The Internal Displacement Monitoring Centre (IDMC) reported that there were 30 million displacements related to climate in 2020. Yet that figure is actually lower than a peak in 2010, when the IDMC reported that 38.3 million people were displaced by climate-related disasters.
Weather-related death rates are roughly 80 times lower than they were a century ago, as described by physicist Steve Koonin in his 2021 book “Unsettled.” The total number of such deaths has dramatically declined since 1920, as reported by the Foundation for Economic Education.

Guterres also commented on the ongoing war between Russia and Ukraine.

“The fallout from Russia’s war in Ukraine risks upending global food and energy markets—with major implications for the global climate agenda,” he said.

Food prices shot to an all-time high in February 2022, according to the U.N. Food and Agriculture Organization’s Food Price Index. Fertilizer prices, which were already on the rise, are also being affected by the conflict because of Russia’s central role in much of global fertilizer production.
Oil and natural gas prices also have skyrocketed, continuing or resuming upward trends seen in late 2021.

In Europe, where many countries depend on Russian energy, the conflict has reignited debates over whether countries committed to renewable energy should consider mining, drilling, or fracking their own energy resources, as well as whether they should retain or expand the use of nuclear power.

British Prime Minister Boris Johnson, long a champion of net zero policies, recently asserted that the United Kingdom should “take back control of our energy supplies,” in remarks that prompted speculation as to whether the UK would lift its moratorium on fracking.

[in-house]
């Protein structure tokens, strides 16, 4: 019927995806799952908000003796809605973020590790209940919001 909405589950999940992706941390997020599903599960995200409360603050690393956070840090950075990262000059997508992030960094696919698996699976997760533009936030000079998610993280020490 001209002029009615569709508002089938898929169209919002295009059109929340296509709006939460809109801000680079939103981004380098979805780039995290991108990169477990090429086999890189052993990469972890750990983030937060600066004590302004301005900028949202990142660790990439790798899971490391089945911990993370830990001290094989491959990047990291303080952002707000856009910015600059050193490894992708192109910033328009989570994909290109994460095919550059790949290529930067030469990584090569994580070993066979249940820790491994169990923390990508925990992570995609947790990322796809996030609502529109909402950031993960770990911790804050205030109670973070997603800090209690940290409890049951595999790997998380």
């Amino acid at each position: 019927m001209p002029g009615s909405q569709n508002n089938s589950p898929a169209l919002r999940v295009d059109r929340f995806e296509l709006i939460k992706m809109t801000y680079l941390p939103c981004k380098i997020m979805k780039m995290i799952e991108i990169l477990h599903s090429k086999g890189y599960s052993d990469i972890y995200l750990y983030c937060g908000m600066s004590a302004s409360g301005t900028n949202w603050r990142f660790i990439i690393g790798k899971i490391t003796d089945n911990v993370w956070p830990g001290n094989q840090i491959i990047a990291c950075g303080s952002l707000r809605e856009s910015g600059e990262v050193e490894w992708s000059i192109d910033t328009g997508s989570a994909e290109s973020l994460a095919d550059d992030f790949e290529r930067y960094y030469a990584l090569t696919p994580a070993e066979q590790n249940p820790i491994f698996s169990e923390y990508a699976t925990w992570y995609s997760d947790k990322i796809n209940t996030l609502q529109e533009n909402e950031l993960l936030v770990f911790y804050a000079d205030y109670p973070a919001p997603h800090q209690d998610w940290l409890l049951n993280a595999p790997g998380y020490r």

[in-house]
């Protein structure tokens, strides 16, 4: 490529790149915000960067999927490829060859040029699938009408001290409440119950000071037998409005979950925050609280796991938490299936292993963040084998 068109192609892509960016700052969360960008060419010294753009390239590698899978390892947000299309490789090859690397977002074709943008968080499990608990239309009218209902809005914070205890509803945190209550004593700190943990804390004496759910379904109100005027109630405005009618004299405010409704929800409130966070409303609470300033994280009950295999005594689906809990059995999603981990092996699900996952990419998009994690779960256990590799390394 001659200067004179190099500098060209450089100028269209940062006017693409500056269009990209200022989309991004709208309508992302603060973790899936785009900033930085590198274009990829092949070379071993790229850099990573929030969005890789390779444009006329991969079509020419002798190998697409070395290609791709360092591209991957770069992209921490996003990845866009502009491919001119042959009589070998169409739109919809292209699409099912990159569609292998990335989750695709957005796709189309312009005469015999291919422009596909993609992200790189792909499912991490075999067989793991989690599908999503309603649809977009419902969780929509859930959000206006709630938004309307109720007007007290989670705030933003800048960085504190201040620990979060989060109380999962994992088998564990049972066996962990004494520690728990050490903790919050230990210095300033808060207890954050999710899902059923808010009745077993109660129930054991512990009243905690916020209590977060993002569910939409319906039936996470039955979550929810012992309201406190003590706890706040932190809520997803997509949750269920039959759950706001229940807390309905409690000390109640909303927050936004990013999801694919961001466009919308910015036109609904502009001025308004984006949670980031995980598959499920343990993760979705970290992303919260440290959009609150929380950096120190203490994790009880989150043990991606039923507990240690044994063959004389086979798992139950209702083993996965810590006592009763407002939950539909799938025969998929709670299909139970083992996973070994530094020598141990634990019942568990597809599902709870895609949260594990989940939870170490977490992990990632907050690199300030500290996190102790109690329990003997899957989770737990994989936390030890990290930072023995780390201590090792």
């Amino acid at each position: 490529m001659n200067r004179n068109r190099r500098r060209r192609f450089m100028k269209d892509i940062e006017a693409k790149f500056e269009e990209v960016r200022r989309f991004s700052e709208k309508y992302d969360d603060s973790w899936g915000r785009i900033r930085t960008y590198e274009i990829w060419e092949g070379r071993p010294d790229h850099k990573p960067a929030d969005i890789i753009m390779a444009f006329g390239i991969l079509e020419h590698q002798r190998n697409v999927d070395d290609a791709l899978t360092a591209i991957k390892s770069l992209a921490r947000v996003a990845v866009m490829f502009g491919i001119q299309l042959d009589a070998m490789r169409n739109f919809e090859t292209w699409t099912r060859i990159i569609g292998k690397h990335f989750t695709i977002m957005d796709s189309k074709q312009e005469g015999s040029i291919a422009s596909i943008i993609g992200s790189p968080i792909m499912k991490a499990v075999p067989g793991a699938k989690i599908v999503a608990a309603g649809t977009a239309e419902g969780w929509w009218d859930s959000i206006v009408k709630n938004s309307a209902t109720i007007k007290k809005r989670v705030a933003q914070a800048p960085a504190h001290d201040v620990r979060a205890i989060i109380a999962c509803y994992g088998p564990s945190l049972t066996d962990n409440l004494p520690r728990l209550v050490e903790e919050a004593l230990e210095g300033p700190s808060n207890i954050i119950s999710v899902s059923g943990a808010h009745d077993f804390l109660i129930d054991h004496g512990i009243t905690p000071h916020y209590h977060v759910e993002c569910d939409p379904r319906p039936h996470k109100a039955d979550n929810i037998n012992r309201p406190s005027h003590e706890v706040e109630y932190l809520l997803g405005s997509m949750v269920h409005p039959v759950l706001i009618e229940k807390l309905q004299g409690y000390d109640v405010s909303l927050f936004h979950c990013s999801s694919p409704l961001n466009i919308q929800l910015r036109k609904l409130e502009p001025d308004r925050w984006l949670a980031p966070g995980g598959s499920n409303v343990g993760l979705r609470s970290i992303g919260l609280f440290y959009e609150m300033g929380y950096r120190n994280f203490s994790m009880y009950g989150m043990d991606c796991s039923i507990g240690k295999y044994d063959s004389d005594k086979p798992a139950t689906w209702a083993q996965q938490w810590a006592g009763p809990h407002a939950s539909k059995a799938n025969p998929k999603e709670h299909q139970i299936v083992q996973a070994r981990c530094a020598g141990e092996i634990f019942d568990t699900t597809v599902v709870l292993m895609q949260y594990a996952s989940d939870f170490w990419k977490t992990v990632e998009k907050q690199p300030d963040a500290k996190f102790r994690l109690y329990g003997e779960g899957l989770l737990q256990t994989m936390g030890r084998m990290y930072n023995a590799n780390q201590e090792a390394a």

“We will make better use of our own naturally occurring hydrocarbons rather than import them top dollar from abroad and put the money into Putin’s bank account,” Johnson said on March 18 during his Conservative Party Spring Conference Speech.

“That does not mean in any way that we are going to abandon our drive for a low carbon future, we are going to make some big bets on nuclear power, not just the big projects but small modular reactors.”

Guterres, during his Economist Sustainability Week speech, said: “As major economies pursue an ‘all-of-the-above’ strategy to replace Russian fossil fuels, short-term measures might create long-term fossil fuel dependence and close the window to 1.5 degrees.

“Countries could become so consumed by the immediate fossil fuel supply gap that they neglect or knee-cap policies to cut fossil fuel use. This is madness.

“Instead of hitting the brakes on the decarbonization of the global economy, now is the time to put the pedal to the metal toward a renewable energy future.”

Nathan Worcester covers national politics for The Epoch Times and has also focused on energy and the environment. Nathan has written about everything from fusion energy and ESG to Biden's classified documents and international conservative politics. He lives and works in Chicago. Nathan can be reached at [email protected].